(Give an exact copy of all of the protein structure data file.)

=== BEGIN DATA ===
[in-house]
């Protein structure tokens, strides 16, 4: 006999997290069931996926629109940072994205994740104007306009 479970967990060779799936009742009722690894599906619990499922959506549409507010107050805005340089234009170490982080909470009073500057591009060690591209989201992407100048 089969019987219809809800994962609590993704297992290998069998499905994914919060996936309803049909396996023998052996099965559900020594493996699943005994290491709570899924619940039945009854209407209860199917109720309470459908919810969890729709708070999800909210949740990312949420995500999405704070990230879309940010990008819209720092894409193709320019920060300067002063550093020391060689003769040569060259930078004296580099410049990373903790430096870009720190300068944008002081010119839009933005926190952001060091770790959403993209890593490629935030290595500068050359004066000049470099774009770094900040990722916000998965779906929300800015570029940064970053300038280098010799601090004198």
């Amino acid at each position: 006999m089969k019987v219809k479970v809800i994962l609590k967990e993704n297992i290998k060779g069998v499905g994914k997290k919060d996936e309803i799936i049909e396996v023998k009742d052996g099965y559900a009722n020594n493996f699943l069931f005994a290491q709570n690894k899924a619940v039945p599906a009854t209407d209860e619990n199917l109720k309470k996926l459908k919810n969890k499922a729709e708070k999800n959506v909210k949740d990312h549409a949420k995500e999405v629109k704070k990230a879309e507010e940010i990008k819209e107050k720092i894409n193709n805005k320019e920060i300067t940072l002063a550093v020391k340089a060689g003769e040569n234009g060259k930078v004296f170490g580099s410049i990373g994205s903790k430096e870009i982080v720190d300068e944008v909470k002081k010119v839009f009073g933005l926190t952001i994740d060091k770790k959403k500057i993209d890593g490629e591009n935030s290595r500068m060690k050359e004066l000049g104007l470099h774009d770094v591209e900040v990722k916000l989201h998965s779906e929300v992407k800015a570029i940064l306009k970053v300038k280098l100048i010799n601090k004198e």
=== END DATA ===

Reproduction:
[in-house]
């Protein structure tokens, strides 16, 4: 006999997290069931996926629109940072994205994740104007306009 479970967990060779799936009742009722690894599906619990499922959506549409507010107050805005340089234009170490982080909470009073500057591009060690591209989201992407100048 089969019987219809809800994962609590993704297992290998069998499905994914919060996936309803049909396996023998052996099965559900020594493996699943005994290491709570899924619940039945009854209407209860199917109720309470459908919810969890729709708070999800909210949740990312949420995500999405704070990230879309940010990008819209720092894409193709320019920060300067002063550093020391060689003769040569060259930078004296580099410049990373903790430096870009720190300068944008002081010119839009933005926190952001060091770790959403993209890593490629935030290595500068050359004066000049470099774009770094900040990722916000998965779906929300800015570029940064970053300038280098010799601090004198």
């Amino acid at each position: 006999m089969k019987v219809k479970v809800i994962l609590k967990e993704n297992i290998k060779g069998v499905g994914k997290k919060d996936e309803i799936i049909e396996v023998k009742d052996g099965y559900a009722n020594n493996f699943l069931f005994a290491q709570n690894k899924a619940v039945p599906a009854t209407d209860e619990n199917l109720k309470k996926l459908k919810n969890k499922a729709e708070k999800n959506v909210k949740d990312h549409a949420k995500e999405v629109k704070k990230a879309e507010e940010i990008k819209e107050k720092i894409n193709n805005k320019e920060i300067t940072l002063a550093v020391k340089a060689g003769e040569n234009g060259k930078v004296f170490g580099s410049i990373g994205s903790k430096e870009i982080v720190d300068e944008v909470k002081k010119v839009f009073g933005l926190t952001i994740d060091k770790k959403k500057i993209d890593g490629e591009n935030s290595r500068m060690k050359e004066l000049g104007l470099h774009d770094v591209e900040v990722k916000l989201h998965s779906e929300v992407k800015a570029i940064l306009k970053v300038k280098l100048i010799n601090k004198e």